Monday, July 30, 2012

Homeschool in July

Well, our first month of homeschooling is just about over.  It's been a crazy month.  Lots of frustrating, but also lots of good.

Summer is a hard time to homeschool because there are even more distractions than usual.  Gymnastics is in the morning instead of the evening.  There are swimming lessons and play dates and camping trips.  I tried to be realistic and plan that we wouldn't start out with a full head of steam, but I still got frustrated when we had interruption after interruption.

I like to plan and schedule.  I've been devoted to my Franklin day planner for years... but that's a subject for another post.  Finding the planning balance in homeschooling has been hard for me.  I like to have a solid plan, and I make it with flexibility for all known limitations in mind: sick days, home repair emergency days, "Mom's just really tired" days...  But it seems like no matter how "realistic" I think I make it, it ends up crumbling to bits very quickly.  And this makes me nuts and I get all irritated and impatient with everybody (my poor husband... what I put him through!)

On the other hand, if I throw all my goals and schedules out and say "well, whatever!  We do school when we do school!" then things completely fall to pieces.  Nothing gets done.  The kids quickly take advantage of the lack of structure.  Like this spring when I found out I was pregnant:  I said we would drop the normal routine and just do what we could when we could.  I truly did have every intention of working through some art and science and other fun things, but my kids scatter like cockroaches when there is no structure and it very quickly turned into us doing absolutely nothing.  After weeks of this, my kids had forgotten a lot of what they had learned.

Which was why I insisted we start again in July even though neither I nor the children really wanted to and even though I knew we would be constantly interrupted. 

So what I need to do is continue to make my plans but learn to not wig out when they fall apart.  I must learn to readjust, re-plan, and move on. I swear, I am experiencing far more personal development than my children are with this homeschool business. 

My friend told me about some people she knows that do a "six week on, one week off" schedule.  You know, a week of rest after six weeks of labor.  I loved this idea because it would give me time for the big projects I never have time to tackle because I put all my best hours of the day into homeschool.  Projects like cleaning out the garage.  And sewing some maternity clothes or Halloween costumes.

I set up a calendar for the entire 2012-2013 school year with 6 6-week terms plus a possible 7th next summer if necessary.  It includes lots of time off for the baby and Christmas.  Then I divided all the curriculum up to see how much we needed to get done each term.  I liked the way it gave us bite-sized chunks to work with, as well as benchmarks to see how well we were staying on track.

The idea is that we get a week off IF the kids are on track.

The reality is that we have already lost our first week off. 

To be fair, it was mostly because we ended up putting the kids in gymnastics camp all last week.  During that time, I got the break that I would have gotten in a "week off" of school, so I can't complain.  I didn't get any really huge projects done, but I did actually get out my sewing machine, dust it off, and sew a bunch of patches on my boys' scout uniforms.   Yes, feel free to applaud.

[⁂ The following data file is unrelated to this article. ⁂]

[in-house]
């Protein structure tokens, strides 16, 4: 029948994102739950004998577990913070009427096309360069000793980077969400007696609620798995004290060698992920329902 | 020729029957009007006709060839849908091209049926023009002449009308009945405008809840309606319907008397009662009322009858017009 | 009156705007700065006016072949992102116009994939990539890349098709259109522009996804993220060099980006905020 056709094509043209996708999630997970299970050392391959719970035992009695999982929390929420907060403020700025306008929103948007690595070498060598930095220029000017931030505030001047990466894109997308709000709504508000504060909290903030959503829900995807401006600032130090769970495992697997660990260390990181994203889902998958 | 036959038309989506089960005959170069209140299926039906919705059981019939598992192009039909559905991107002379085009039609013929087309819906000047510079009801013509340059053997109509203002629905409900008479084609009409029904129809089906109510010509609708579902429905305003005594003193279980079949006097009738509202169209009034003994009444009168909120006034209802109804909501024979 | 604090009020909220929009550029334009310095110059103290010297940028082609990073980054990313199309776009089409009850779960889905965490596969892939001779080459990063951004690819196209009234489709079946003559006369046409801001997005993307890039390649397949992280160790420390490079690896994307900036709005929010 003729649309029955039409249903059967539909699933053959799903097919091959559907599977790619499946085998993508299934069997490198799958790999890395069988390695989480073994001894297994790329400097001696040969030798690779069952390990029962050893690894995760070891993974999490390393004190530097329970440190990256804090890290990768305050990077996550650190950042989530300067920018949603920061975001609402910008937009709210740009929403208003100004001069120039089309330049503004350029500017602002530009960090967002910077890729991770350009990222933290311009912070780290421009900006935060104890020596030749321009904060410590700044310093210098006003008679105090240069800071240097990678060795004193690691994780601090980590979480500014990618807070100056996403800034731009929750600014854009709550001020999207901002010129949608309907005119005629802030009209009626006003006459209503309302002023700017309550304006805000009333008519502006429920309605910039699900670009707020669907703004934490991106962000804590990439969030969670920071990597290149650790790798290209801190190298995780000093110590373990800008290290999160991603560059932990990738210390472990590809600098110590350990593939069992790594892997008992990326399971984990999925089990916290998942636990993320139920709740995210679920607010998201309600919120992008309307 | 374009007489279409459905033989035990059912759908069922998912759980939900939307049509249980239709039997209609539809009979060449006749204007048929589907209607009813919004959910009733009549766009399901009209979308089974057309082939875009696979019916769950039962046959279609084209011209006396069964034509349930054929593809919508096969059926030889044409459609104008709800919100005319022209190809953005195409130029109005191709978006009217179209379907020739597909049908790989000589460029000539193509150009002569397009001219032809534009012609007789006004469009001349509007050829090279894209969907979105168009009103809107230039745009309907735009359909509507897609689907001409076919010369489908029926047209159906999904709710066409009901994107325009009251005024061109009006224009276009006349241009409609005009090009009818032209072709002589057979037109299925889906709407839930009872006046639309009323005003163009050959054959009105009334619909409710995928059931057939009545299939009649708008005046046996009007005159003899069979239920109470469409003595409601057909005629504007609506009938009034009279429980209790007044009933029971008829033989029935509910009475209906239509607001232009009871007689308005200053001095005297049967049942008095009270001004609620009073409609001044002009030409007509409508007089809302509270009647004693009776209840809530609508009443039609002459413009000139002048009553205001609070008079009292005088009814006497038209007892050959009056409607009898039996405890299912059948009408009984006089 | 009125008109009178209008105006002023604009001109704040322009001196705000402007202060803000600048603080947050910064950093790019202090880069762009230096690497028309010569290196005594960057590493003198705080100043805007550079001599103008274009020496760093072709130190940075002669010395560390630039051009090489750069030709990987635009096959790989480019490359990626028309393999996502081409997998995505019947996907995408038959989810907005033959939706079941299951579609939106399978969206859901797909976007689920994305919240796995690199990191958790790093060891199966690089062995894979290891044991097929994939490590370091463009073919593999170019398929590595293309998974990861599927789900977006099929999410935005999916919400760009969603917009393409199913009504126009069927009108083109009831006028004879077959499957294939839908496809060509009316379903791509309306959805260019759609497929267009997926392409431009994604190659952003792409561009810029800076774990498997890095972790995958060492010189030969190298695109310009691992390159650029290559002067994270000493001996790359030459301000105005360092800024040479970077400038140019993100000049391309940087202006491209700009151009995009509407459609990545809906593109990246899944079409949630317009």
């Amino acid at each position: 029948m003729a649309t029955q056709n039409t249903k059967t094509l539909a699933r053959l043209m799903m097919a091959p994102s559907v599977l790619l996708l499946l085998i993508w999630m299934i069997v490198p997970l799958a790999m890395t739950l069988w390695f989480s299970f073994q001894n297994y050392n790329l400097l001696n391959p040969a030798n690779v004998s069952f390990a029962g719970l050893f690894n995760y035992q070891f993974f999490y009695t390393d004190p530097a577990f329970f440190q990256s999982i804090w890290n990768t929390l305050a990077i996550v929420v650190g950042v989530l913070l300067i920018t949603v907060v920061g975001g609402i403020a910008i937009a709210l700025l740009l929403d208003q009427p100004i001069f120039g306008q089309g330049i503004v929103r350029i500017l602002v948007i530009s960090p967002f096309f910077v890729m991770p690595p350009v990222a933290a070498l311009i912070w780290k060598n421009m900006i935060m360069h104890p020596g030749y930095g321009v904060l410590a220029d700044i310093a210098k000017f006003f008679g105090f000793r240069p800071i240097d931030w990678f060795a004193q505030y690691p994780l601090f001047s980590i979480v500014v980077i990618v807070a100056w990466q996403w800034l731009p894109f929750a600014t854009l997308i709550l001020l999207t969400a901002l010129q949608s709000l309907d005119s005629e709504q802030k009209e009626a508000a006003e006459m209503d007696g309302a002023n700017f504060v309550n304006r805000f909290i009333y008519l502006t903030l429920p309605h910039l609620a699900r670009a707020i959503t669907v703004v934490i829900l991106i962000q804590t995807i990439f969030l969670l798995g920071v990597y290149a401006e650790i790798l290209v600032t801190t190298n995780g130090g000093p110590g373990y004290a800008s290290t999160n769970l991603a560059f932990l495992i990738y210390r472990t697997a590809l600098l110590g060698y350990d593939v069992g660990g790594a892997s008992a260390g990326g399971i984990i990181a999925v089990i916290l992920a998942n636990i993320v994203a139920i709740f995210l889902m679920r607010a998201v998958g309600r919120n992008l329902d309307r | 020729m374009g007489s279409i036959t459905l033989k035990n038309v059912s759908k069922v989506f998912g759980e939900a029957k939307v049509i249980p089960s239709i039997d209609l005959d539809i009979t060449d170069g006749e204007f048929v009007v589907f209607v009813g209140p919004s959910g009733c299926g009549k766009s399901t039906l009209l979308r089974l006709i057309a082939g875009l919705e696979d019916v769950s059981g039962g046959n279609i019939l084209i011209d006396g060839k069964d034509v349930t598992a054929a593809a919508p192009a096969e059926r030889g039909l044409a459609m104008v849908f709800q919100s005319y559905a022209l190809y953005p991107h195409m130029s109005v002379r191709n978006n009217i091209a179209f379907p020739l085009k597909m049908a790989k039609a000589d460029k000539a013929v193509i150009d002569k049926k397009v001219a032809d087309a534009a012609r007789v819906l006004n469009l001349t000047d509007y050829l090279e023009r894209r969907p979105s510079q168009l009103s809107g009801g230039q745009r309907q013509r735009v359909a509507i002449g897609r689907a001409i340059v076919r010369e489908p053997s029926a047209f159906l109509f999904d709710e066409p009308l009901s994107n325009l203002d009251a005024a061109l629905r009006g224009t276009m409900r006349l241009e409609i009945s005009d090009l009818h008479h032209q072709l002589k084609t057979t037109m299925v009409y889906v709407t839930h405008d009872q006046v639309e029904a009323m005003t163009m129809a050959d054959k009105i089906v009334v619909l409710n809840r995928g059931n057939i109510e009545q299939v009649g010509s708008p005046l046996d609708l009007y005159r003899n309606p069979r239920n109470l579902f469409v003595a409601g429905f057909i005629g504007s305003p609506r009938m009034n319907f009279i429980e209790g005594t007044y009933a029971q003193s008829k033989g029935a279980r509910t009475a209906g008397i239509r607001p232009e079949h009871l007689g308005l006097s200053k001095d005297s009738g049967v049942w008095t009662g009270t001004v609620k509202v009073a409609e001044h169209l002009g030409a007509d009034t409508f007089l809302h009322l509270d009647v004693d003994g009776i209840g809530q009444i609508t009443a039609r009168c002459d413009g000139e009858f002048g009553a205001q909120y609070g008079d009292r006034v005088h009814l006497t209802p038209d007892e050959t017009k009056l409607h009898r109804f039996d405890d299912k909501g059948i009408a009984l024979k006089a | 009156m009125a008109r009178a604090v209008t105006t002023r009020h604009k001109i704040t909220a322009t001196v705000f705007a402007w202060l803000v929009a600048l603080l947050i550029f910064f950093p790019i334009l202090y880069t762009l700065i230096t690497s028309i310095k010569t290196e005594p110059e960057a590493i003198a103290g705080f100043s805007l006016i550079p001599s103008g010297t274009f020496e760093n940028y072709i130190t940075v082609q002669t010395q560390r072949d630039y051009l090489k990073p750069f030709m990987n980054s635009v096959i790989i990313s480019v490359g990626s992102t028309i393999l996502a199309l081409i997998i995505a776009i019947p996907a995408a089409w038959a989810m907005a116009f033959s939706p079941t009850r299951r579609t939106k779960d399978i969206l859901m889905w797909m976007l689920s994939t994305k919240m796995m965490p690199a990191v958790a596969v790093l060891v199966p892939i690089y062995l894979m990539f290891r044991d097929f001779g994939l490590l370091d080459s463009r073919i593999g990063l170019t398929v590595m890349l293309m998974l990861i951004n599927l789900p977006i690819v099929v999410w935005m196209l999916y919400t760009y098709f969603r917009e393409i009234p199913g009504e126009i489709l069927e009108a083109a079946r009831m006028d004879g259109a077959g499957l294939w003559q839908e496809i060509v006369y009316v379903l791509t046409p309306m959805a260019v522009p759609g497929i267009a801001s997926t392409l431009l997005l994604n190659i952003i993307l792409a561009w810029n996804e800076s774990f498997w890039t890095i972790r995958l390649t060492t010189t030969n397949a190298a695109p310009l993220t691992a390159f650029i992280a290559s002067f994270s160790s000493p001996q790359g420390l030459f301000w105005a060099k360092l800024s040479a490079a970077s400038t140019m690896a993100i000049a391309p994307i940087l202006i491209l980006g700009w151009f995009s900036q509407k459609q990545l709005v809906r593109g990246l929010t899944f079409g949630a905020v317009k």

So I've thrown a few tantrums this month about things not happening the way they were supposed to, but I think I'm over it now.  I've re-grouped, adjusted my plans, and we're moving forward.

Looking back, a lot has happened in July.  Fish now knows his 6 and 7 times tables.  The kids know more about grammar than they did a month ago.  We've read about astronomy.  We made clay bowls and painted them.  The boys know what latitude and longitude are.  Etc. 

There's another lesson I need to learn: to be grateful for what they have learned instead of being mad at them for not getting everything done that I wanted them to.  And I certainly shouldn't fault them for not learning all their lessons when I still haven't learned all mine yet!

I am grateful we can learn together.

Mouse Hunt

So, at some point this morning Peanut walked off with our wireless mouse for our desktop computer.  This evening we offered the kids a dollar reward for the return of the mouse.  Money always motivates them.  However, they couldn't find it. 

This evening I came downstairs to do some computing and realized I had no mouse.  Bean said he'd already looked under the couch and armoire, as well as in the toy basket.  But he said he hadn't checked the shoe box next to the front door.  So I looked there, and voila!  I found the mouse!  Now I can blog!

And now I get a dollar!  Wheeee!  What should I spend it on? 

Next I need to find my wedding ring.  Kids!!!!!

Thursday, July 26, 2012

Other Garden Matters

Watermelon did not go so well this year.


The chickens did a lot of damage.  I had one left that I thought was going to make it and then I left it a little too long.  Came out this evening to find it split open and full of bugs.  Sigh.

Here's Fish, my Waterer.  After the evening milking he gives the garden a drink.  But the heat it still taking its toll.  You can see here that my cilantro and geraniums are dead and my basil looks sad.  Mint, rosemary, and lavender are doing fine.

I'm sure my garden would do better if I gave it more attention, but on these days of triple-digit heat the garden is not exactly my first choice of where to spend my time.  At least Fish is keeping it alive and we are getting some good things out of it!
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This is what my tomato plants look like right now:


Yes, they are totally fried.  But!  They look much better than they did last year at this time.  Last year, the plants looked just like this only there were absolutely no tomatoes on them.  It wasn't until September, when the weather cooled and the leaves greened up again, that the plants set any fruit at all.
Right now we are getting quite a harvest, which delights my kiddos to no end. 

The plants in the boys' garden actually look a little better:

And all these pictures were taken after I went out and picked this big ol' bowl full of lycopene-laden goodness:  

I am honestly amazed at these tomatoes.  This is the best tomato harvest I've had since I've moved to the Great Plains, not just in quantity but in quality as well.  I've had so many problems with bugs and diseases that it felt almost miraculous to pick an entire bowlful of ripe, red, round tomatoes with very little insect and disease damage.  Hooray!